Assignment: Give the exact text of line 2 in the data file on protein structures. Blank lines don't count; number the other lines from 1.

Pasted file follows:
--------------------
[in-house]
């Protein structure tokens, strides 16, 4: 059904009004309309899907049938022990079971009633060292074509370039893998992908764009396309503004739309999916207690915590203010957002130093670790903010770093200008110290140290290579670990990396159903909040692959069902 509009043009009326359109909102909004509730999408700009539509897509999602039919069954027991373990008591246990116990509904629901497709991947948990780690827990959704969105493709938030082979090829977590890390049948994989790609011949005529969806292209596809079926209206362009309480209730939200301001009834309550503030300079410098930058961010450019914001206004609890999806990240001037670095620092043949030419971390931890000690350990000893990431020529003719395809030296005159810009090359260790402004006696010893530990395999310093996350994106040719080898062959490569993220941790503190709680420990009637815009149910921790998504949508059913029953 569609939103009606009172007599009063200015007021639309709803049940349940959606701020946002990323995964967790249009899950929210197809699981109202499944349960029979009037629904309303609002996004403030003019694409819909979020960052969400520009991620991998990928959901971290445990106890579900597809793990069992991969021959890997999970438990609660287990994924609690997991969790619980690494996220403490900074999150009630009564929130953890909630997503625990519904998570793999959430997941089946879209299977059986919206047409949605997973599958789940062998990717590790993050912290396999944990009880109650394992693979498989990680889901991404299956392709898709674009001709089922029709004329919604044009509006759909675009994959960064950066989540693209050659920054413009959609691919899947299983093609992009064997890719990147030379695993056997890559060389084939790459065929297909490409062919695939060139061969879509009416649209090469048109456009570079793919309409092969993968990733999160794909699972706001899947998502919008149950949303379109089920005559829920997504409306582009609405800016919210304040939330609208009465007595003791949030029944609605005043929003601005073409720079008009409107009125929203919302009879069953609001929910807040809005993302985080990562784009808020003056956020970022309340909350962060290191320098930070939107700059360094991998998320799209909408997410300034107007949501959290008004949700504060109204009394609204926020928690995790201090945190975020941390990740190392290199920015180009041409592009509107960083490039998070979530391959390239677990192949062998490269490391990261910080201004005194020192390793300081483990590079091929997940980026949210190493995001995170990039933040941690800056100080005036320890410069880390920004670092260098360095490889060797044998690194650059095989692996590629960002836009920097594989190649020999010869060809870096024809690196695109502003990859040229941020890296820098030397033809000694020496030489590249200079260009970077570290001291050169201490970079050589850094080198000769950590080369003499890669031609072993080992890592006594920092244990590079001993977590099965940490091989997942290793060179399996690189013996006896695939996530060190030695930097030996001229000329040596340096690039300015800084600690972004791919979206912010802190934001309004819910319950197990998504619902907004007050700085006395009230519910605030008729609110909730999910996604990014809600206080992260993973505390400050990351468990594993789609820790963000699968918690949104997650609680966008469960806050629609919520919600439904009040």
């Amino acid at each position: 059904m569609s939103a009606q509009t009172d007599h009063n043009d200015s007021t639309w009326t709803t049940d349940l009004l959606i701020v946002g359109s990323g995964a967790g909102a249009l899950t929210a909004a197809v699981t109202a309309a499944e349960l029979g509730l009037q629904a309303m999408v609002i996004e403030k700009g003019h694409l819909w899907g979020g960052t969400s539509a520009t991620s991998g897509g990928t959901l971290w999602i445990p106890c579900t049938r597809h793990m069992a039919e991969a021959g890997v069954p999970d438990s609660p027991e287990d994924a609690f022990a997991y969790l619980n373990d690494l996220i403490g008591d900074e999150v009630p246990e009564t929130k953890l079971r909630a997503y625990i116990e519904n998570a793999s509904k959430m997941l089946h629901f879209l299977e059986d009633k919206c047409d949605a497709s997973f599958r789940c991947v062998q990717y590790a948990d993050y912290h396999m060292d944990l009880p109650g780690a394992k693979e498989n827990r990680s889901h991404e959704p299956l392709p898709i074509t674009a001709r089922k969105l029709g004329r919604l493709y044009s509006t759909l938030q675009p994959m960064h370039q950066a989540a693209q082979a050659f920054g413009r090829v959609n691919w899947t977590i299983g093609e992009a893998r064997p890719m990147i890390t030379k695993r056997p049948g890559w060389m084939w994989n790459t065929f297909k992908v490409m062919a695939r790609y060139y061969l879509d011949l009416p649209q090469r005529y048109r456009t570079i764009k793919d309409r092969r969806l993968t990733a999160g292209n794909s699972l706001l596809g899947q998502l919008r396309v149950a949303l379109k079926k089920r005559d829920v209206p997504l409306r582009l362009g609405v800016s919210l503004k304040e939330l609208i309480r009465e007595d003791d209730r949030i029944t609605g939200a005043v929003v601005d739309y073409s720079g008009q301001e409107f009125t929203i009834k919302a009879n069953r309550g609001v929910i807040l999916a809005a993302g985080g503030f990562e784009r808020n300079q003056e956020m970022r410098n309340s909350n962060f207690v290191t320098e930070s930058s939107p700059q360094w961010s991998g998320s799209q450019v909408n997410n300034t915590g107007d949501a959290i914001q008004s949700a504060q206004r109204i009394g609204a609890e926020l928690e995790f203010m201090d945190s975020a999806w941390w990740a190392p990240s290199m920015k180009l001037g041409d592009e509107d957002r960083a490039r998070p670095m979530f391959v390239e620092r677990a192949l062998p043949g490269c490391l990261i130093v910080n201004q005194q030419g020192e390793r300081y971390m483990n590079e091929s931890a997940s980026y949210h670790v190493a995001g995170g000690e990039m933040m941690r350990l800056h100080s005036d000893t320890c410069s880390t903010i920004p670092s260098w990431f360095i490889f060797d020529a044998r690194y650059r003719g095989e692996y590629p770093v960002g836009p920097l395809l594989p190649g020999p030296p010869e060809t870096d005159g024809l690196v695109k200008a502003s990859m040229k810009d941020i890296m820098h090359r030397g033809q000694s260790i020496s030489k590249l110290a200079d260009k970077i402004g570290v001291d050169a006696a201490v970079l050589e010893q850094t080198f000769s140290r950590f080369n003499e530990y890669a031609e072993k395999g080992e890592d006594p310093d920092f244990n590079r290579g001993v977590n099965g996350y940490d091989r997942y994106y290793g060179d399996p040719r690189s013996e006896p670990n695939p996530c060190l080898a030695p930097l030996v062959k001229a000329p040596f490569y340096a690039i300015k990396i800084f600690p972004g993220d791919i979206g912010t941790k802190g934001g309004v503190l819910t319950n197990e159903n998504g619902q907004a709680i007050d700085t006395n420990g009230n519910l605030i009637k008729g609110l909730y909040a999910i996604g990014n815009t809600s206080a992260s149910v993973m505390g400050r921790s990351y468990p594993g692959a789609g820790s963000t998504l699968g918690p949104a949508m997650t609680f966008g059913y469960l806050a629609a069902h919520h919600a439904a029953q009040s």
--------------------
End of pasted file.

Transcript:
């Protein structure tokens, strides 16, 4: 059904009004309309899907049938022990079971009633060292074509370039893998992908764009396309503004739309999916207690915590203010957002130093670790903010770093200008110290140290290579670990990396159903909040692959069902 509009043009009326359109909102909004509730999408700009539509897509999602039919069954027991373990008591246990116990509904629901497709991947948990780690827990959704969105493709938030082979090829977590890390049948994989790609011949005529969806292209596809079926209206362009309480209730939200301001009834309550503030300079410098930058961010450019914001206004609890999806990240001037670095620092043949030419971390931890000690350990000893990431020529003719395809030296005159810009090359260790402004006696010893530990395999310093996350994106040719080898062959490569993220941790503190709680420990009637815009149910921790998504949508059913029953 569609939103009606009172007599009063200015007021639309709803049940349940959606701020946002990323995964967790249009899950929210197809699981109202499944349960029979009037629904309303609002996004403030003019694409819909979020960052969400520009991620991998990928959901971290445990106890579900597809793990069992991969021959890997999970438990609660287990994924609690997991969790619980690494996220403490900074999150009630009564929130953890909630997503625990519904998570793999959430997941089946879209299977059986919206047409949605997973599958789940062998990717590790993050912290396999944990009880109650394992693979498989990680889901991404299956392709898709674009001709089922029709004329919604044009509006759909675009994959960064950066989540693209050659920054413009959609691919899947299983093609992009064997890719990147030379695993056997890559060389084939790459065929297909490409062919695939060139061969879509009416649209090469048109456009570079793919309409092969993968990733999160794909699972706001899947998502919008149950949303379109089920005559829920997504409306582009609405800016919210304040939330609208009465007595003791949030029944609605005043929003601005073409720079008009409107009125929203919302009879069953609001929910807040809005993302985080990562784009808020003056956020970022309340909350962060290191320098930070939107700059360094991998998320799209909408997410300034107007949501959290008004949700504060109204009394609204926020928690995790201090945190975020941390990740190392290199920015180009041409592009509107960083490039998070979530391959390239677990192949062998490269490391990261910080201004005194020192390793300081483990590079091929997940980026949210190493995001995170990039933040941690800056100080005036320890410069880390920004670092260098360095490889060797044998690194650059095989692996590629960002836009920097594989190649020999010869060809870096024809690196695109502003990859040229941020890296820098030397033809000694020496030489590249200079260009970077570290001291050169201490970079050589850094080198000769950590080369003499890669031609072993080992890592006594920092244990590079001993977590099965940490091989997942290793060179399996690189013996006896695939996530060190030695930097030996001229000329040596340096690039300015800084600690972004791919979206912010802190934001309004819910319950197990998504619902907004007050700085006395009230519910605030008729609110909730999910996604990014809600206080992260993973505390400050990351468990594993789609820790963000699968918690949104997650609680966008469960806050629609919520919600439904009040």